Immigrant advocates praise Supreme Court's decision to block citizenship question on census

Cherri Gregg
June 27, 2019 - 1:14 pm
U.S. Supreme Court

Mark Wilson/Getty Images


PHILADELPHIA (KYW Newsradio) — In a politically charged decision Thursday, the Supreme Court blocked the Trump administration from adding a citizenship question to the 2020 census — for now. 

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Philadelphia immigrant advocates say the Supreme Court made the right call.

"It's amazing news," said Miguel Andrade, spokesman for Juntos, a grassroots group that fights for immigrant rights.

The Trump administration argued that adding the citizenship question would help the country better comply with federal voting rights laws. But the Supreme Court rejected the rationale in a 5-4 decision, sending the case back to lower courts for further hearings, casting doubt on whether there's enough time to make it through another round of red tape before the census begins.

Andrade and other advocates believe asking about citizenship would intimidate non-citizens, driving them underground.

"We were prepared to encourage people to not participate in the census because it was such an egregious question to be added," he said.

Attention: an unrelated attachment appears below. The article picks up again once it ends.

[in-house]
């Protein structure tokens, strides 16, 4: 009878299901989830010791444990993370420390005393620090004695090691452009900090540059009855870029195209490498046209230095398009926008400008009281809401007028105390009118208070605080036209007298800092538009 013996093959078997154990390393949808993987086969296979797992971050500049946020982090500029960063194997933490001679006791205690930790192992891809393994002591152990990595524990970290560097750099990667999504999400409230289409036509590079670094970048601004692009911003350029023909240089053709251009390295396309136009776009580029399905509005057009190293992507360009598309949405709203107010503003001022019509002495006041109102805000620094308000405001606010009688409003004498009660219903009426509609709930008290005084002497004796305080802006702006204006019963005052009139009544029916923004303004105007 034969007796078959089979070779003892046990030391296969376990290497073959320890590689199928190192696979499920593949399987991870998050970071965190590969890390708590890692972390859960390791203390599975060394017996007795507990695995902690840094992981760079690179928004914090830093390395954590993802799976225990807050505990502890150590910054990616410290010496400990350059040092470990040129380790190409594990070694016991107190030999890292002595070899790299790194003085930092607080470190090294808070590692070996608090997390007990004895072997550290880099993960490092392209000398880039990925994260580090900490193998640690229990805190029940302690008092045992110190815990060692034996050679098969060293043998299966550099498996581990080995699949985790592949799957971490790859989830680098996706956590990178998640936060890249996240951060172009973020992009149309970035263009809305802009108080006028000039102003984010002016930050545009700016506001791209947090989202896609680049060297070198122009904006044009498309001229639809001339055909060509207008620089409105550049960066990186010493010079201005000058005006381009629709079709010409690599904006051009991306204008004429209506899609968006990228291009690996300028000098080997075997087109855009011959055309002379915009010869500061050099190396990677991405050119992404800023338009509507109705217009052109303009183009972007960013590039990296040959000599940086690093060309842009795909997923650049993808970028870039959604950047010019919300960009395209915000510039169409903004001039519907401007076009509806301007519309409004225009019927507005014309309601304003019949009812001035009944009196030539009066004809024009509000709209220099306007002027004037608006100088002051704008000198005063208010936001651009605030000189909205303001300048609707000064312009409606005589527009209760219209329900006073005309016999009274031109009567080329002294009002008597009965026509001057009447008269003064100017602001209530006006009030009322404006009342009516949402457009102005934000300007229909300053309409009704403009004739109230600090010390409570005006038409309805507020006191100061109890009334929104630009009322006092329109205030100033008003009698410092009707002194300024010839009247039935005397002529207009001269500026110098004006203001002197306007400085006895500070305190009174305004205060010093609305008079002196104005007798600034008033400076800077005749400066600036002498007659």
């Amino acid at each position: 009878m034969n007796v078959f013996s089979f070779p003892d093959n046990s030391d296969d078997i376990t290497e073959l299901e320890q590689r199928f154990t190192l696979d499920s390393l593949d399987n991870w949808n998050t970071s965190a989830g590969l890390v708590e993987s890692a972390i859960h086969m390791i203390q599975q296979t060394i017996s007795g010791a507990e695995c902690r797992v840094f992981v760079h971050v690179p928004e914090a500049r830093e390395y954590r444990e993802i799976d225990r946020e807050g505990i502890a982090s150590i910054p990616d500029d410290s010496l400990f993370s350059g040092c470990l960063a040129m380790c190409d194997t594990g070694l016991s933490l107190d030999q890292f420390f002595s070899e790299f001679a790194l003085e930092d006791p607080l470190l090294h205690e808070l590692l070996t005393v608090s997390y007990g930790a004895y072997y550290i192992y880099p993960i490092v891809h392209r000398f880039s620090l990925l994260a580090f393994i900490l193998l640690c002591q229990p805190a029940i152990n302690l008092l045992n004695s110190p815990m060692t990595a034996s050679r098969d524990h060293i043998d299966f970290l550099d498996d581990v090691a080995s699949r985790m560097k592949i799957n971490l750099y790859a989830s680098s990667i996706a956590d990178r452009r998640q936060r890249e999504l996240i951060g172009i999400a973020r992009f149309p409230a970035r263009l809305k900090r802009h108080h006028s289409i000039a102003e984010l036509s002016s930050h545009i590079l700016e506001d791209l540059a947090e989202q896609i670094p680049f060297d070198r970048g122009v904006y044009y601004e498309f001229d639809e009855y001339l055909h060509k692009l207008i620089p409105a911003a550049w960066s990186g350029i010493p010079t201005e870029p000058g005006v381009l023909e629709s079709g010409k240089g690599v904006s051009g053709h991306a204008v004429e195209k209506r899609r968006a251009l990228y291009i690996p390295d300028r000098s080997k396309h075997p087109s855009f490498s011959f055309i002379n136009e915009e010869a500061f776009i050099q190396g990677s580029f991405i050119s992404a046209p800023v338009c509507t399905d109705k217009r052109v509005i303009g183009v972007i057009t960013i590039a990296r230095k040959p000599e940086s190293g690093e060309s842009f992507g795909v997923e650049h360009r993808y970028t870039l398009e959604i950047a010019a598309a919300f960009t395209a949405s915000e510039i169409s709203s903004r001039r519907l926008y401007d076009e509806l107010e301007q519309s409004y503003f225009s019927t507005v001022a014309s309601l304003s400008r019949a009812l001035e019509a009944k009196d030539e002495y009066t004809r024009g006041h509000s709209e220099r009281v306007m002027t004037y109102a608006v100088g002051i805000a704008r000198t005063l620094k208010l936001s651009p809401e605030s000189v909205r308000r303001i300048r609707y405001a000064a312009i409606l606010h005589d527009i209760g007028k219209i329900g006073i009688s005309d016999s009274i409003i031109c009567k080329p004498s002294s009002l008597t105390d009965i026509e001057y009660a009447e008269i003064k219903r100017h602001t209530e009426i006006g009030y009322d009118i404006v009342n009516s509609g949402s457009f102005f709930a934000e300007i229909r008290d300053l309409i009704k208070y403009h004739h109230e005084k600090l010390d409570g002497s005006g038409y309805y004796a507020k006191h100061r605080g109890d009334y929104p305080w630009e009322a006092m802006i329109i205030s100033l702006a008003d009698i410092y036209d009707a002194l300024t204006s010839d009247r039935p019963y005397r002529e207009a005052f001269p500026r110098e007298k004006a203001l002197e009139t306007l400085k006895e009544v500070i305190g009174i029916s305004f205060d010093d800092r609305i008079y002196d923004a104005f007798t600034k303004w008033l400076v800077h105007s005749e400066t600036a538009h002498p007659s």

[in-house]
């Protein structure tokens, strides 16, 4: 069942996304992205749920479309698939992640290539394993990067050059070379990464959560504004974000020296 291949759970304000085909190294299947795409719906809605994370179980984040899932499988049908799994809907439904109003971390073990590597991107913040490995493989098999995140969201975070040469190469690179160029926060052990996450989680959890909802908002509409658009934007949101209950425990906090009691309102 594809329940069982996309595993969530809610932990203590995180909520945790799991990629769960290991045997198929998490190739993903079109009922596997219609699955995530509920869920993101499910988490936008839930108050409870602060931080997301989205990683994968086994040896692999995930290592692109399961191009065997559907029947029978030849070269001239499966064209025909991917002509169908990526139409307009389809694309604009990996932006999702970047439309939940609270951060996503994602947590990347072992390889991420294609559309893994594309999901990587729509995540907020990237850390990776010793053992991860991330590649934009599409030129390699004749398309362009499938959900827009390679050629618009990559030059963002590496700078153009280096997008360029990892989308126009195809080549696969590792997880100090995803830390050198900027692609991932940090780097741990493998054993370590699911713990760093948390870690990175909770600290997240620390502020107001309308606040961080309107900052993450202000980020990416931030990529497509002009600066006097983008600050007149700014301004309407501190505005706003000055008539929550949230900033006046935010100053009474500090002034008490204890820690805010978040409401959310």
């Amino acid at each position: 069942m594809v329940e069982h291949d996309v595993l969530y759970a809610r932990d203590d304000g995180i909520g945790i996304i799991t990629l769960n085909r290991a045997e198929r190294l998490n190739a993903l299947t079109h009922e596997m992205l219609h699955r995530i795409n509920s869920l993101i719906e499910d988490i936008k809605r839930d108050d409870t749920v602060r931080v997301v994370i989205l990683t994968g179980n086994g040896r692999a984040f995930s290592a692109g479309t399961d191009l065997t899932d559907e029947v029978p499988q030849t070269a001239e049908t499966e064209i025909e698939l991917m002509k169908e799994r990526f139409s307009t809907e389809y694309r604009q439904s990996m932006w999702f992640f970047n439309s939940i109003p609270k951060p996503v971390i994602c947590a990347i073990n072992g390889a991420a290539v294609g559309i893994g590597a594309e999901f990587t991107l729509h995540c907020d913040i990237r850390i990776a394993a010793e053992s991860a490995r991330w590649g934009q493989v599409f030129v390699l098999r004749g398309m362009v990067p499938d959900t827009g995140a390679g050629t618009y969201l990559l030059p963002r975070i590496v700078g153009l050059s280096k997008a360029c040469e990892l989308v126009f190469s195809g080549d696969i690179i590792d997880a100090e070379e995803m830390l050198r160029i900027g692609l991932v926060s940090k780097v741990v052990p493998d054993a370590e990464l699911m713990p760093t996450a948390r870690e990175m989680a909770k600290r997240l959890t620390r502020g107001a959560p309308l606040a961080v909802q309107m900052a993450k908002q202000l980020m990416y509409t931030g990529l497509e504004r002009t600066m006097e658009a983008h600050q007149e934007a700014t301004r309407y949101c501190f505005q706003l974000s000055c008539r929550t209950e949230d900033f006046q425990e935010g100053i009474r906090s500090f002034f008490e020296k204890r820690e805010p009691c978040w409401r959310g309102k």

Katia Perez, Philadelphia organizer for Make the Road Pennsylvania, said the question is simply unnecessary.

"The census is about having every single person counted," she added.

Make the Road Pennsylvania rallied on Monday at the Philadelphia ICE headquarters because she said immigrant communities are living in fear of raids and deportation.

"Because a lot of households are mixed status, who is that information going to be shared with?" she said.

As long as the issue stays off the census, her organization, which advocates for the Latino community, will work to make sure all households participate.

"To make sure that people are not scared to fill out the forms and that people are counted," she continued. 

Mayor Jim Kenney issued a joint statement with Stephanie Reid, executive director of Philly Counts, which reads, in part: 

“While the ultimate impact of today’s Supreme Court ruling is not yet clear, we are encouraged that at least some of the justices appear to share the concerns that many Americans have. ... We remain concerned about how a question on citizenship status could negatively impact our city, and the country, for generations to come. We know that this question could add significant barriers to the 2020 Census.

“We are hopeful that the continuation of these cases in District Courts will result in the rejection of any new, contrived reasoning from the Trump administration as they attempt to push through a question that is aimed at suppressing full participation of immigrants across the country.”